Wisdom of the Crowd

As a follow-up to my Patent Office use of the ‘wisdom-of-the-crowd’ post:
I went to a Web 2.0 Conference in Virginia a while back. I hopped the ‘business’ freight.
James Surowiecki, author of ‘The Wisdom of Crowds’, described the anecdotal evidence that forms the backbone of his book.

The internet has enabled a method to capture large scale predictions on multifarious issues from political races, Oscar winners, Stock Market, and sports. Without exception, surveys that follow the rules below out perform ‘experts’ in the field and surveys that are statistically derived.
Evidence was also provided to support the notion that small group dynamics should follow a similar ruleset for maximum effectiveness.

Conditions for success:

  1. Tool of aggregation – Be specific during the collecting process. Voting, averaging, betting, or prediction markets should be used over an open-ended suggestion box.
  2. Diverse populations – Smart groups tap a wide range of problem solving (not just high IQ, or perceived experts). This excerpt from Scott E Page, University of Michigan – Ann Arbor, Professor of Complex Systems, paper ‘The Interplay of Difference’ summarizes his findings:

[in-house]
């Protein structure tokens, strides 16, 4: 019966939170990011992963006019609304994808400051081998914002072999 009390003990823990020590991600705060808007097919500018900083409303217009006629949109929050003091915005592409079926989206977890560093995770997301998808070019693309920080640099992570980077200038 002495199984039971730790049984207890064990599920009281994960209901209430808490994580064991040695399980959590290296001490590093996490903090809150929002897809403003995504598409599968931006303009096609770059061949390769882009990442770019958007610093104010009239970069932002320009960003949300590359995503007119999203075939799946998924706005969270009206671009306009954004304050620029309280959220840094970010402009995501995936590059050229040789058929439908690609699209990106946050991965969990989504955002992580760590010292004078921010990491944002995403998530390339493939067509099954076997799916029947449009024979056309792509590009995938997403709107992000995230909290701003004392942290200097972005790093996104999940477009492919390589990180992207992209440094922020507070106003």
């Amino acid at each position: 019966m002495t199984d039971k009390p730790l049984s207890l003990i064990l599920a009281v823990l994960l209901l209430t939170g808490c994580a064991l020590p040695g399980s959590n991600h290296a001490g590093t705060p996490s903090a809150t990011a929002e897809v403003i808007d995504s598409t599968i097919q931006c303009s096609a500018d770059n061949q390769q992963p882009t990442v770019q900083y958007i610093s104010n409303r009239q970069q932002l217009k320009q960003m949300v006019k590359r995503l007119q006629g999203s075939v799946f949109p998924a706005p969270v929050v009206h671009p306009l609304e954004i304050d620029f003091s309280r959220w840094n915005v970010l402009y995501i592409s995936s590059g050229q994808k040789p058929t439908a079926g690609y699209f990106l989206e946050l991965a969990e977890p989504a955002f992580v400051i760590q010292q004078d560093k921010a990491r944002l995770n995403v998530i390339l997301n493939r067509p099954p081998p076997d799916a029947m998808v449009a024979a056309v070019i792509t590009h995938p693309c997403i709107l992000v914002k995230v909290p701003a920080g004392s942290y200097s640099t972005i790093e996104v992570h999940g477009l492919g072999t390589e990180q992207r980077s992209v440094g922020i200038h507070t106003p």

‘Diverse collections of agents perform incredibly well. In fact, under a set of fairly unrestrictive assumptions, we find (and prove) that a relatively small group of randomly chosen diverse but intelligent agents will outperform a group of the best agents on a hard problem.’

  3. Independence – The group must not influence each other – avoid peer pressure

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John, thanks for the summary.


I too love the book, love the concept, and can imagine its relevance in government.

The question is how are we going to apply it in government? Any thoughts?

John Gladstone

A few come to mind. Since efficacy seems linked to scale its best to capture these pearls of wisdom as a sub-set of standard user interaction with your web site. This site from HHS uses a dynamically generated list of the top five searches of the database. Weblogs could be parsed at intervals to point to the most popular portions of your site. A Digg-like thumbs-up/thumbs-down could be used as an informal survey vehicle bypassing the dreaded and arcane Paperwork Reduction Act.